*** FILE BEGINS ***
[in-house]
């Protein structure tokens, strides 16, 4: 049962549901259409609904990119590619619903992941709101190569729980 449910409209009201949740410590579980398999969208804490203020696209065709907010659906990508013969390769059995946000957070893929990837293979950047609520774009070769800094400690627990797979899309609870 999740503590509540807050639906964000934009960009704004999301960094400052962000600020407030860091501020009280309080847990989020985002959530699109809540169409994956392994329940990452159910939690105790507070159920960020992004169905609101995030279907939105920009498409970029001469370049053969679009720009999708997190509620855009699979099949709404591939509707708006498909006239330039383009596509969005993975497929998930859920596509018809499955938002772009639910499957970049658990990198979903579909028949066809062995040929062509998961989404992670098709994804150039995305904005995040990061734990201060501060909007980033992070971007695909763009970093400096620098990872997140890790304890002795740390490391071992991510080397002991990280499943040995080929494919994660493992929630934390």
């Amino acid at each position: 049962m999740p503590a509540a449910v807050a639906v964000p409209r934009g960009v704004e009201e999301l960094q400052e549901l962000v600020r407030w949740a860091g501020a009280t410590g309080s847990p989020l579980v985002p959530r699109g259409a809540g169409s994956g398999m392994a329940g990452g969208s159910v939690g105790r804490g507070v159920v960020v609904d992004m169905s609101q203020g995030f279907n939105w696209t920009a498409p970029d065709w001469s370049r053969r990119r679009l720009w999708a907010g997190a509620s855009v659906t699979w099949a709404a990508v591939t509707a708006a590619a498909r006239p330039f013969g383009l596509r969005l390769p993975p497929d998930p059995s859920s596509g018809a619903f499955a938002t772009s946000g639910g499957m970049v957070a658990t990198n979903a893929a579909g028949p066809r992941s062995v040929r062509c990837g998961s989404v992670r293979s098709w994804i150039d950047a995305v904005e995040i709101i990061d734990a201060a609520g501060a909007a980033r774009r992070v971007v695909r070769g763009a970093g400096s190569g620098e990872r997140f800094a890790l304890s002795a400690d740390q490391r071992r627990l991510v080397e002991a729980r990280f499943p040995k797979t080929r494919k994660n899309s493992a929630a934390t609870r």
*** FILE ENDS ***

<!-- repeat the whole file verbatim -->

[in-house]
């Protein structure tokens, strides 16, 4: 049962549901259409609904990119590619619903992941709101190569729980 449910409209009201949740410590579980398999969208804490203020696209065709907010659906990508013969390769059995946000957070893929990837293979950047609520774009070769800094400690627990797979899309609870 999740503590509540807050639906964000934009960009704004999301960094400052962000600020407030860091501020009280309080847990989020985002959530699109809540169409994956392994329940990452159910939690105790507070159920960020992004169905609101995030279907939105920009498409970029001469370049053969679009720009999708997190509620855009699979099949709404591939509707708006498909006239330039383009596509969005993975497929998930859920596509018809499955938002772009639910499957970049658990990198979903579909028949066809062995040929062509998961989404992670098709994804150039995305904005995040990061734990201060501060909007980033992070971007695909763009970093400096620098990872997140890790304890002795740390490391071992991510080397002991990280499943040995080929494919994660493992929630934390």
């Amino acid at each position: 049962m999740p503590a509540a449910v807050a639906v964000p409209r934009g960009v704004e009201e999301l960094q400052e549901l962000v600020r407030w949740a860091g501020a009280t410590g309080s847990p989020l579980v985002p959530r699109g259409a809540g169409s994956g398999m392994a329940g990452g969208s159910v939690g105790r804490g507070v159920v960020v609904d992004m169905s609101q203020g995030f279907n939105w696209t920009a498409p970029d065709w001469s370049r053969r990119r679009l720009w999708a907010g997190a509620s855009v659906t699979w099949a709404a990508v591939t509707a708006a590619a498909r006239p330039f013969g383009l596509r969005l390769p993975p497929d998930p059995s859920s596509g018809a619903f499955a938002t772009s946000g639910g499957m970049v957070a658990t990198n979903a893929a579909g028949p066809r992941s062995v040929r062509c990837g998961s989404v992670r293979s098709w994804i150039d950047a995305v904005e995040i709101i990061d734990a201060a609520g501060a909007a980033r774009r992070v971007v695909r070769g763009a970093g400096s190569g620098e990872r997140f800094a890790l304890s002795a400690d740390q490391r071992r627990l991510v080397e002991a729980r990280f499943p040995k797979t080929r494919k994660n899309s493992a929630a934390t609870r």